"Technology doesn’t give us endless possibilities alone, it also imposes us with a constant sense of urgency, a feeling always lingering in the background to digitally capture objects before they are lost."

Inspired by the exhibition, ‘Modding the Mirror World‘ by Louisa Teichmann, where Rotterdam as a smart-city was invested through roll-play game Eixogen, MaMA host Martina Farrugia organised an IRL-event. In this article she writes about her motive to organise this event and the importance of digital archiving. 

While hosting the show ‘Modding The Mirror World’ by programme maker Louisa Teichmann, I had the opportunity to host an event within the space. During this event, which I named ‘Anything Not Saved Will Be Lost’, participants could join an interactive treasure hunt within the MaMA showroom. Once participants located their chosen item, it became their possession, and they were free to take it home. Prior to the event, the participants could look at an online manual featuring images of the objects they would encounter on the day. The images and videos, created using photogrammetry*, evoked a sense of ‘deteriorating memory’ when observing these layers of data build up one after the other, from the stitching of images to building up the mesh.

Each object selected for this treasure hunt was made from ceramic stoneware clay, representing common household items discarded in Rotterdam’s streets, awaiting for a new owner; the objects were ones of everyday use or pieces that are usually overlooked or taken for granted. I often asked myself, while planning this event, ‘what is worth archiving? Do we have a sense of responsibility to document certain things over other objects?’. When living in Malta, I was responsible for digitally photographing and 3D-scanning archival items for Heritage Malta in my position as archival photographer and 3D scanner. This act of preserving transforms the objects from eventually fleeing to somehow immortal; technology doesn’t give us endless possibilities alone, it also imposes us with a constant sense of urgency, a feeling always lingering in the background to digitally capture objects before they are lost – either misplaced or faded by time. 

On the day of deciding where to hide the objects, I gave each item a narrative in the form of a clue: the clues were short and reflected on the function of the object, often describing when they were last seen and how they ended up in the streets of the city. The exhibition design played an important role in the placement of the objects, as it resembled the structure of a speculative Rotterdam, which provided many opportunities for the participants to integrate with the show. When in conversation with Louisa, she discussed the structure of the show and her process:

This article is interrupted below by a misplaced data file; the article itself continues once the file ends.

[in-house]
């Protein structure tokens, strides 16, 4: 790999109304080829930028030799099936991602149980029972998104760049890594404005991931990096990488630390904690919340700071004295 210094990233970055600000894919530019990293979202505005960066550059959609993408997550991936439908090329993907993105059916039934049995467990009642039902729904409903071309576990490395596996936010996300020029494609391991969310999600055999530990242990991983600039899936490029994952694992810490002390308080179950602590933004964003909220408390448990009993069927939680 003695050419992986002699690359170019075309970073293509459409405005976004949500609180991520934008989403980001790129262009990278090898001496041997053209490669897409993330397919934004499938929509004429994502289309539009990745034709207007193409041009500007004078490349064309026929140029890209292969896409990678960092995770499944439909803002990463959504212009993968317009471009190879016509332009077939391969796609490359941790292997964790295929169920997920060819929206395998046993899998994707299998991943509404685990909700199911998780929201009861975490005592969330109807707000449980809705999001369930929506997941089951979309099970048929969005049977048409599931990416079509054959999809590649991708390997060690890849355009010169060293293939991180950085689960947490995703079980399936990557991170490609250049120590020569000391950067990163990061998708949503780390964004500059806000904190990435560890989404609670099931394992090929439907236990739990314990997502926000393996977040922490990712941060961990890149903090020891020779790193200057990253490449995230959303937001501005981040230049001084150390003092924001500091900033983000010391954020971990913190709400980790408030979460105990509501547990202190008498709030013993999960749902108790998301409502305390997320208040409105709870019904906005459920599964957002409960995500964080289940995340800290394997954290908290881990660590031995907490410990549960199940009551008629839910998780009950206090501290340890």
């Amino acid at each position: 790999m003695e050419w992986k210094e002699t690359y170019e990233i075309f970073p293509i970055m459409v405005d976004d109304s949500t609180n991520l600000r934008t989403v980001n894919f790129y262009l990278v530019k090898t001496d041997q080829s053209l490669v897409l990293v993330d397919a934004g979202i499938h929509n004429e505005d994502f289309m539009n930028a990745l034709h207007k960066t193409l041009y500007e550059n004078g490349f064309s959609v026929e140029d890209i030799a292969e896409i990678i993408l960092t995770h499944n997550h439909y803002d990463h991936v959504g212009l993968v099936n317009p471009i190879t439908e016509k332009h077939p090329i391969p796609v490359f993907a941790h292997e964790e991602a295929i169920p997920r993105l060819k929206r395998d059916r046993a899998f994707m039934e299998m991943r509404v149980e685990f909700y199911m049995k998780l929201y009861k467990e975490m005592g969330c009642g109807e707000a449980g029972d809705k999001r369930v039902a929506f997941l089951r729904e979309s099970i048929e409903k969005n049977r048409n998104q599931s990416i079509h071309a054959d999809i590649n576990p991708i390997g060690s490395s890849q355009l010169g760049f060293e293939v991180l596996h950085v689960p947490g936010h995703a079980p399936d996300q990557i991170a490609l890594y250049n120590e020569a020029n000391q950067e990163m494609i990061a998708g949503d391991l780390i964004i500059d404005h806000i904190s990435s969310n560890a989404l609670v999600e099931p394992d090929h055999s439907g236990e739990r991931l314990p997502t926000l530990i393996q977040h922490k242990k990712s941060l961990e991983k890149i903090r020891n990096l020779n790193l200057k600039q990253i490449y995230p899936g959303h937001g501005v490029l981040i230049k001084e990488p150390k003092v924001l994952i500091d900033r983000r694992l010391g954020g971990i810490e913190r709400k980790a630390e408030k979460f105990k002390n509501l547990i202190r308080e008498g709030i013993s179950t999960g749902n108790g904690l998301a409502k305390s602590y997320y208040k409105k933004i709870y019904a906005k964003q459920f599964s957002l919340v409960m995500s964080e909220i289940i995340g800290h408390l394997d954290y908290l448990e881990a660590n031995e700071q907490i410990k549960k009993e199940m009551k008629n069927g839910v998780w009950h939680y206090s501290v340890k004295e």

“As I curated the exhibition, I intended to visualise the technical workings of a smart city with all of its main components. Drawing inspiration from the multi-functional light poles that are currently being installed around the city, I chose to mount all technical equipment on poles. This created the feeling of moving through a public space heavily dominated by technology. A server, running on the WiFi network of MaMA, processed real-time readings from three cybernetic, interactive installations in the space. Collaborating with artists that hack everyday objects, we created an eerie space that left the visitors wondering about the extent of the city's nervous system.”

Observing the treasure hunt participants navigating the exhibition space, searching for their objects amid the hamsters, poles and snapping trash bins, heightened the immersive experience, reminiscent of Eixogen’s role-playing game. Louisa felt that Eixogen was a significant chapter in the storyworld she was constructing through her research on gamifying smart devices, enabling her to breathe life into this world. 

To conclude the chapter for ‘Modding The Mirror World’, Louisa has some exciting projects coming along:

“Currently, I am brainstorming with Sophie about another iteration condensed to one weekend, featuring longer sessions to make room for geocaching with game objects in the city and more intense role-playing. Additionally, we are initiating a monthly game-lab at our studio to experiment with new forms of L.A.R.P. and other cross-media game formats. Since the exhibition closed, I have been in contact with the municipality of Rotterdam and will be meeting representatives of the digital city project to discuss their plans, such as integrating sensors into the cityscape. Sophie and I are also collaborating on creating a radio play from the footage we recorded during the gameplay of Eixogen.”

* ”Photogrammetry is the science of making accurate measurements from photographs and using optics’ principles, the camera’s interior structure, and its orientation to reconstruct dimensions and positions of objects from overlapping images” (Campbell and Wynne, 2011). From: Computers and Electronics in Agriculture, 2022.

Martina Farrugia (1998) is a designer based between Malta and the Netherlands. She has a background in art history, archaeology and digital art. Her current work tackles the acts of collecting and reconstructive memory, translating these fascinations and findings through the use of clay. Martina is part of MaMA’s host learning trajectory.

Louisa Teichmann (Heidelberg, 1995) is a Rotterdam-based media artist working with themes related to gaming and the effect of new technologies on the player’s perception of reality. Through her work, she analyzes gameplay methods and merges them into real-life settings, giving rise to scenarios where the viewer becomes the protagonist of an interactive fictional narrative.

Louisa has recently completed her master’s degree in Experimental Publishing at Piet Zwart Instituut.


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